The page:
Gardening for Butterflies

I am not sure if my love for gardening is separate from my love of butterflies or if one developed from the other. By planting butterfly-friendly plants and flowers in my garden, I attract more butterflies and caterpillars. Then I get to indulge my love of butterflies. It is a win-win for me.

The first thing you have to learn is about which butterflies are native to your area. You can have all the plants necessary for your favorite butterfly to enjoy but if they are not present in your area, you will have wasted a lot of effort. Here is a handy map you can use to find the butterflies most likely to visit your yard. This way, you can plant accordingly.

There are two methods to attracting butterflies, although you can use a combination of the two. You can plant the things that caterpillars like to eat, which will attract butterflies to your yard to lay eggs. You can also plant flowers that will attract butterflies to their nectar. If you plant a combination of the two, you may be able to observe the entire life cycle of a native butterfly right in your backyard!

Butterfly host plants, or what I call caterpillar food, are the ones butterflies will lay eggs on. I recommend only the stout of heart gardener tolerate host plants because you have to not mind the fact that your plants being chewed on! There are a few varieties of caterpillar that enjoy willow or alfalfa. If you stick with native plants, they will be easier to take care of.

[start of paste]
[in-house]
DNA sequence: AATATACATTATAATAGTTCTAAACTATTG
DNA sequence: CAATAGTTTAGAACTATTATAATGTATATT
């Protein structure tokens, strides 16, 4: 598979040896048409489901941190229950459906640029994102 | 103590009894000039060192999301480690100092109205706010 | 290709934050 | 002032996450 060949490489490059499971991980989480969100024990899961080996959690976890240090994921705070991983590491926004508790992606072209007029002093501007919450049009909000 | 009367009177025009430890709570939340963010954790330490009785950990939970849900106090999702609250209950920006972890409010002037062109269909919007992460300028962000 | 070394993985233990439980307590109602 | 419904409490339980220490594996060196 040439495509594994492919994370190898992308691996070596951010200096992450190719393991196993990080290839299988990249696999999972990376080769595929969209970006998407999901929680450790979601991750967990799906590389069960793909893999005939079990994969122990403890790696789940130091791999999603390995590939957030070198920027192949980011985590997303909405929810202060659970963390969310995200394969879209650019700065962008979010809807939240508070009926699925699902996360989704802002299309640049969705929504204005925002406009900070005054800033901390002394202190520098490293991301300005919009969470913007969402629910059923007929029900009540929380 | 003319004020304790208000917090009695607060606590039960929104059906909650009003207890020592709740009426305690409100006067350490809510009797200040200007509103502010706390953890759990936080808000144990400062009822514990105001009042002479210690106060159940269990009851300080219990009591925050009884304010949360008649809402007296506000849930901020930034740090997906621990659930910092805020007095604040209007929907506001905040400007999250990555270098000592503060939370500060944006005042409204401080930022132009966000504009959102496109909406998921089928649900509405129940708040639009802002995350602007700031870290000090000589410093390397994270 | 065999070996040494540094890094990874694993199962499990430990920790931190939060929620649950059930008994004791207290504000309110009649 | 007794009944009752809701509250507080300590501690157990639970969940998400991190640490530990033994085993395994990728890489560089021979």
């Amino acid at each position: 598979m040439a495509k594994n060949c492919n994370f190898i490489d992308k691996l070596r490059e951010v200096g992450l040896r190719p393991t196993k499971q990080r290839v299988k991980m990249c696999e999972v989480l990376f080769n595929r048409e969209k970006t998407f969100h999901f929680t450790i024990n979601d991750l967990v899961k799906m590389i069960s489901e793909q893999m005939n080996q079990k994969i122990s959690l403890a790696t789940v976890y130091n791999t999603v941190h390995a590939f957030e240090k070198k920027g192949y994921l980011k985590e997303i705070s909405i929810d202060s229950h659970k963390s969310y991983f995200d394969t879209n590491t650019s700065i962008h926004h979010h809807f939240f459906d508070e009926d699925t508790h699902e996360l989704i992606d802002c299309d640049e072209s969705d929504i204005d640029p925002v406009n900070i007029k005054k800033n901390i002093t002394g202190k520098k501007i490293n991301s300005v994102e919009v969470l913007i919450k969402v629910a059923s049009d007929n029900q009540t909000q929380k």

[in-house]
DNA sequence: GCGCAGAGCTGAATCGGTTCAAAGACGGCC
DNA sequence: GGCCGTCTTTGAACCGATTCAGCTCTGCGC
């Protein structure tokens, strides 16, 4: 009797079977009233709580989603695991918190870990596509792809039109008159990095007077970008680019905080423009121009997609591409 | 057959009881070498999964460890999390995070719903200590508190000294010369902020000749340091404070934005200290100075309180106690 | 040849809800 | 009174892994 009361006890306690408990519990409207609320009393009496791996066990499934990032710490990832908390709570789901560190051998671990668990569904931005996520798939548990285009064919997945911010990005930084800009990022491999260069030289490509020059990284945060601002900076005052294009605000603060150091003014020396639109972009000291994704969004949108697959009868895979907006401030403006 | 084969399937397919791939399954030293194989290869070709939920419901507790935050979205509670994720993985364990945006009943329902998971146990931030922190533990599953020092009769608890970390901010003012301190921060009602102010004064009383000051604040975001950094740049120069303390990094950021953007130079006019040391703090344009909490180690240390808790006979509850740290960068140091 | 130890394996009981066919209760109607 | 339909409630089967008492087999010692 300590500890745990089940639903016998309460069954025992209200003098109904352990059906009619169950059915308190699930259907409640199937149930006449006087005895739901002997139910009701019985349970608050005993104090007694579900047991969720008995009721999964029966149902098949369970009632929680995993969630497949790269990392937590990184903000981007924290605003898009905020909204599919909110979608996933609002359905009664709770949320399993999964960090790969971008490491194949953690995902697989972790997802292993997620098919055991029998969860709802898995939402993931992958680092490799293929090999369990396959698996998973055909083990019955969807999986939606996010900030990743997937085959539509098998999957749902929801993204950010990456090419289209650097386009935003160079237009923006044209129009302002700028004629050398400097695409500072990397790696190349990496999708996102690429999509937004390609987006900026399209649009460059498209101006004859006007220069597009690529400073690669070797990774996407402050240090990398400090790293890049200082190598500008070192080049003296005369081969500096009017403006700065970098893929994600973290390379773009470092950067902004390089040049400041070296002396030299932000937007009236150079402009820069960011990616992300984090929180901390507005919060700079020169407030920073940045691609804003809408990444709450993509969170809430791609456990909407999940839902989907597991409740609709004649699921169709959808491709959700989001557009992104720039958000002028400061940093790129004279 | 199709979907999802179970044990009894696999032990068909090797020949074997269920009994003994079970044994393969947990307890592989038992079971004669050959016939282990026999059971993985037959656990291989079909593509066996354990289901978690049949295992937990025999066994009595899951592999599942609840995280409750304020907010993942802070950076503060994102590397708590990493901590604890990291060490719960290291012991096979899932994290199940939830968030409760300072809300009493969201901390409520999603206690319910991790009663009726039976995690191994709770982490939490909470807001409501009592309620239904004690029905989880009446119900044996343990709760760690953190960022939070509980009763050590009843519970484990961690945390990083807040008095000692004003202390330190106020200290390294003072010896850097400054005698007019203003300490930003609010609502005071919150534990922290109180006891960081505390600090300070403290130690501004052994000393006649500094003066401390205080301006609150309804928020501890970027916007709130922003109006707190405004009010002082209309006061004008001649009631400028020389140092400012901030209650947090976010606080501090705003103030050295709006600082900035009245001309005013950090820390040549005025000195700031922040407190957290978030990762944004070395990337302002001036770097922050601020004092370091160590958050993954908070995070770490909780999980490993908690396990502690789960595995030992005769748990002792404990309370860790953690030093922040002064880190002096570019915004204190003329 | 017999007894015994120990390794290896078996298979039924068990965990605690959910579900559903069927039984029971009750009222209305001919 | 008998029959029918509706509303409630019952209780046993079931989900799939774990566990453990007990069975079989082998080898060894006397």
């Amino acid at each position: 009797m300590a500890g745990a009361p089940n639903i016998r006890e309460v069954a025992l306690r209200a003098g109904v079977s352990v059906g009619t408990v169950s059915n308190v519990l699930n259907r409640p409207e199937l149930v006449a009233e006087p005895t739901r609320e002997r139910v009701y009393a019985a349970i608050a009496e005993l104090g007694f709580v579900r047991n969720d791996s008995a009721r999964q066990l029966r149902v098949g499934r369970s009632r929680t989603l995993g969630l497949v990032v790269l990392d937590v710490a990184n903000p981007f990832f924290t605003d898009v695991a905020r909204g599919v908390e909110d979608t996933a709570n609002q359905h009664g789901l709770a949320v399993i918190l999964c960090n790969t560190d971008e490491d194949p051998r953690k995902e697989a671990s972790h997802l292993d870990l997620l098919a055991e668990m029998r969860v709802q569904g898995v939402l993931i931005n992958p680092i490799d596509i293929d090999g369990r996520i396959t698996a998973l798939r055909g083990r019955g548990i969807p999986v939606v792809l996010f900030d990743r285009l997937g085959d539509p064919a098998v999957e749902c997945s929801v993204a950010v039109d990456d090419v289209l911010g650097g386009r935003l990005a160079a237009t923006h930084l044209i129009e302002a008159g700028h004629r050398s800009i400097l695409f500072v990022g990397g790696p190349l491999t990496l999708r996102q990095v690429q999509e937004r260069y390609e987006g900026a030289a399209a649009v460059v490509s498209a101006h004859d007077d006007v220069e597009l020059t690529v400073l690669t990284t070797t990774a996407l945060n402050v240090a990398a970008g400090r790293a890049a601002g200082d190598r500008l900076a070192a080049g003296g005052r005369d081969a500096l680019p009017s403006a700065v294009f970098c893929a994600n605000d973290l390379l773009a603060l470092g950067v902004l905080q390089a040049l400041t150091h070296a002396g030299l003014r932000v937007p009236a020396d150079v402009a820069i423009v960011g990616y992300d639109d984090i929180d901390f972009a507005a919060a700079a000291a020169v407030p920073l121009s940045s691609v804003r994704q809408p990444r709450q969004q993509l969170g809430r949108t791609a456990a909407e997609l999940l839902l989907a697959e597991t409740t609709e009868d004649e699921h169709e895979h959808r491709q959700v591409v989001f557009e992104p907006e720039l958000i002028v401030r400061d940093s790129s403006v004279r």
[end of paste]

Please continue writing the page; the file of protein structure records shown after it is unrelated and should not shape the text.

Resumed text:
If you only want butterflies, or if you want the caterpillars to remain in your garden, you need flowering plants to provide nectar. Many people like butterfly bush for this purpose, but it is not native to the United States and it can overrun not just your garden but the yards around you. However, flowers like butterfly weed (not actually a weed), zinnia, marigolds, lavender, cosmos, sunflowers, asters, thyme, sage, and even oregano will attract butterflies to your garden. You will likely find one of these more native to your area and easy to grow. Aim for your flowers to be blooming in mid to late summer, when butterflies are most active. For a much more extensive list that is broken down by the butterflies they attract, you can look here. Personally, I like a combination of herbs and flowers in my yard. This way not only does it look pretty but it tastes delicious too.

If you plant the host plants near the flowering plants, you will create a perfect habitat for butterflies to live out their entire lives inside your garden. You will also have a beautiful garden for yourself to enjoy!